Bendamustine plus rituximab (B-R) versus CHOP plus rituximab (CHOP-R) as first-line treatment in patients with indolent and mantle cell lymphomas (MCL) Updated results from the StiL NHL1 study

June 12th, 2012

SUMMARY: This is an updated analysis of a study initially presented at ASH 2009 meeting. TREANDA® (Bendamustine) is an alkylating agent presently indicated for the treatment of patients with Chronic Lymphocytic Leukemia (CLL) as well as Indolent B-cell non-Hodgkin’s lymphoma (NHL) that has progressed during 
or within six months of treatment with RITUXAN® (Rituximab) or a RITUXAN® containing regimen. In this randomized phase III trial, TREANDA® plus RITUXAN® (B-R)was compared to R-CHOP as first line treatment for patients with indolent or MCL. The primary endpoint was Progression Free Survival (PFS). With a median follow up of 45 months, patients on B-R had a PFS of 69.5 months vs 31.2 months for R-CHOP (HR =0.58; P<0.001). This benefit was seen in all age groups and all histological subtypes except marginal zone lymphoma. B-R was better tolerated than R-CHOP. There was no difference in the overall survival between the two groups. It should be noted however that close to 50% of the patients on R-CHOP whose disease progressed, were permitted to cross over to B-R and this could have impacted the overall survival results. Rummel MJ, Niederle N, Maschmeyer G, et al. J Clin Oncol 30, 2012 (suppl; abstr 3)


Phase III, randomized, open-label, multicenter trial (BREAK-3) comparing the BRAF kinase inhibitor dabrafenib (GSK2118436) with dacarbazine (DTIC) in patients with BRAFV600E-mutated melanoma

June 12th, 2012

SUMMARY:The Mitogen- Activated Protein kinase pathway (MAP kinase pathway) is an important signaling pathway which enables the cell to respond to external stimuli. There are a number of MAP kinase pathways, which share different proteins at each step. The MAP kinase pathway plays a dual role regulating cytokine production and participating in cytokine dependent signaling cascade. The MAP kinase pathway of interest is the RAS-RAF-MEK-ERK pathway. The RAS family of kinases includes ARAF, BRAF and CRAF signaling molecules. BRAF is a very important intermediary of the RAS-RAF-MEK-ERK pathway. BRAF mutations have been demonstrated in 6%-8% of all malignancies. The most common BRAF mutation in melanoma is at the V600E site and is detected in approximately 50% of melanomas.The BREAK-3 trial is a randomized phase III trial, with the study design similar to that of the Vemurafenib BRIM-3 trial. Dabrafenib is a selective oral BRAF inhibitor. Patients with advanced BRAFV600E mutated melanoma were randomized to receive either Dabrafenib or Dacarbazine (DTIC). Primary endpoint was Progression Free Survival (PFS) and secondary endpoints included Overall Survival (OS), Response Rate (RR) and duration of response. The median PFS was 5.1 months for Dabrafenib and 2.7 months for DTIC (hazard ratio = 0.30; P< 0.0001). RR was 53% for Dabrafenib and 19% for DTIC. OS data was not mature for analysis. Squamous cell carcinomas were seen in 6% of the patients. Hauschild A, Grob JJ, Demidov LV, et al. J Clin Oncol. 2012:30(suppl; abstr LBA8500).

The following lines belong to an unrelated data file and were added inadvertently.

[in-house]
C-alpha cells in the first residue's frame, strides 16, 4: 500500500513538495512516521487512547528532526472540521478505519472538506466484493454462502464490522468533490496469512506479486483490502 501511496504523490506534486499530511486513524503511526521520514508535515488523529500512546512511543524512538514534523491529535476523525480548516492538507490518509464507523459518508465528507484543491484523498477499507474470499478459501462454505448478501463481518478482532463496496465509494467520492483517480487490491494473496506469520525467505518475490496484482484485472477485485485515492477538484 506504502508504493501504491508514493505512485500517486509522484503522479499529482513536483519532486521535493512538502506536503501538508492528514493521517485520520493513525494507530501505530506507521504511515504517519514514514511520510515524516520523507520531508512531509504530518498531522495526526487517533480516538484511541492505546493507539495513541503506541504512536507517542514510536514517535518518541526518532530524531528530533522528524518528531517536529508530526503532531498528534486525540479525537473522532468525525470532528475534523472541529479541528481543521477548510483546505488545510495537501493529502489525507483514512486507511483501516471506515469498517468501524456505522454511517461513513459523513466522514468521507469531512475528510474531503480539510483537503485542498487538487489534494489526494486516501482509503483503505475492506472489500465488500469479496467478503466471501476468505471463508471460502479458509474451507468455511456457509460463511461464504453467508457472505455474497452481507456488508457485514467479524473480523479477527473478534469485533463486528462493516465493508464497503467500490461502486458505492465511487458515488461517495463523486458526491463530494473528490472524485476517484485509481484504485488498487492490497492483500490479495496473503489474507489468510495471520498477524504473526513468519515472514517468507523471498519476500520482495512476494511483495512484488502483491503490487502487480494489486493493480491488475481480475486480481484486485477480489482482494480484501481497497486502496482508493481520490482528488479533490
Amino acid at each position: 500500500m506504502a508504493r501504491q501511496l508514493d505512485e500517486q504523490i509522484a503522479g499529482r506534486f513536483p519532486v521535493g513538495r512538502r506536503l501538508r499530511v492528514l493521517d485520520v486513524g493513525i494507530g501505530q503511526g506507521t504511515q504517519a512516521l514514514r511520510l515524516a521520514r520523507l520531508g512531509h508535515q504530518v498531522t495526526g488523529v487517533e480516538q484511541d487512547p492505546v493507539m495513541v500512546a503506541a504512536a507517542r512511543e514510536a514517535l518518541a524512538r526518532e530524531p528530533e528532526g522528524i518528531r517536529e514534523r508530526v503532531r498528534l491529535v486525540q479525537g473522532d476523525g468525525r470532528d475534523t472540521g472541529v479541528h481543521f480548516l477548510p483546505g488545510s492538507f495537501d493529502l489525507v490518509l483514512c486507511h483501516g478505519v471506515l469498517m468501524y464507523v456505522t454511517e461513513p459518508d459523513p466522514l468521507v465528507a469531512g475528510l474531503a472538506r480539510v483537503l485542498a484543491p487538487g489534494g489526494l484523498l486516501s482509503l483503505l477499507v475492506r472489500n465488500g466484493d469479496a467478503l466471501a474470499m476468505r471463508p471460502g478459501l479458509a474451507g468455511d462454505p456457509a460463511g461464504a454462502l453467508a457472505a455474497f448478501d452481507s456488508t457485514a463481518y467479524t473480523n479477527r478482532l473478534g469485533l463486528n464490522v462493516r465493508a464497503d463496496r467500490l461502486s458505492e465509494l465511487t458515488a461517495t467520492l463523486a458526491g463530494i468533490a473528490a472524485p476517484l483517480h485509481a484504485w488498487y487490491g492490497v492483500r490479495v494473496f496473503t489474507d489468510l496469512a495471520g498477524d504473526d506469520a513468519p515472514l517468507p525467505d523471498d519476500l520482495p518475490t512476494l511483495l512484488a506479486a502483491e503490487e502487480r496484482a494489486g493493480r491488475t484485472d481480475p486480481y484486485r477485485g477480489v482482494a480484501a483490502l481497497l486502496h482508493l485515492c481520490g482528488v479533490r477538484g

METRIC phase III study Efficacy of trametinib (T), a potent and selective MEK inhibitor (MEKi), in progression-free survival (PFS) and overall survival (OS), compared with chemotherapy (C) in patients (pts) with BRAFV600E/K mutant advanced or metastatic melanoma (MM)

June 10th, 2012

SUMMARY: The Mitogen- Activated Protein kinase pathway (MAP kinase pathway) is an important signaling pathway which enables the cell to respond to external stimuli. There are a number of MAP kinase pathways, which share different proteins at each step. The MAP kinase pathway plays a dual role regulating cytokine production and participating in cytokine dependent signaling cascade. The MAP kinase pathway of interest is the RAS-RAF-MEK-ERK pathway. The RAS family of kinases includes ARAF, BRAF and CRAF signaling molecules. BRAF is a very important intermediary of the RAS-RAF-MEK-ERK pathway. BRAF mutations have been demonstrated in 6%-8% of all malignancies. The most common BRAF mutation in melanoma is at the V600E site and is detected in approximately 50% of melanomas. Vemurafenib is a novel oral inhibitor of mutated BRAF. However, Vemurafenib may increase the risk of developing a secondary malignancy (squamous cell carcinoma). Trametinib is a very potent and selective inhibitor of MEK gene and by seeking out this mechanism of action, there is probably a lower risk of another activated event ie. secondary malignancies. This is because MEK is downstream from RAF in the MAP Kinase pathway. In a phase III trial, patients with advanced melanoma with BRAF V600E/K mutations and without brain metastases were randomized to receive Trametinib or chemotherapy (either dacarbazine or paclitaxel). Patients receiving chemotherapy were allowed to crossover to receive Trametinib if they had documented progression. Primary endpoint was Progression Free Survival (PFS) and secondary endpoints included Overall Survival (OS), Response Rate (RR) and safety. The outcomes were in favor of Trametinib with a PFS of 4.8 months vs 1.4 months (HR =0.44; P<0.0001), RR of 24% vs 7%, with a 47% reduction in the risk of death compared to chemotherapy. Robert C, Flaherty KT, Hersey P, et al. J Clin Oncol. 2012:30(suppl; abstr LBA8509).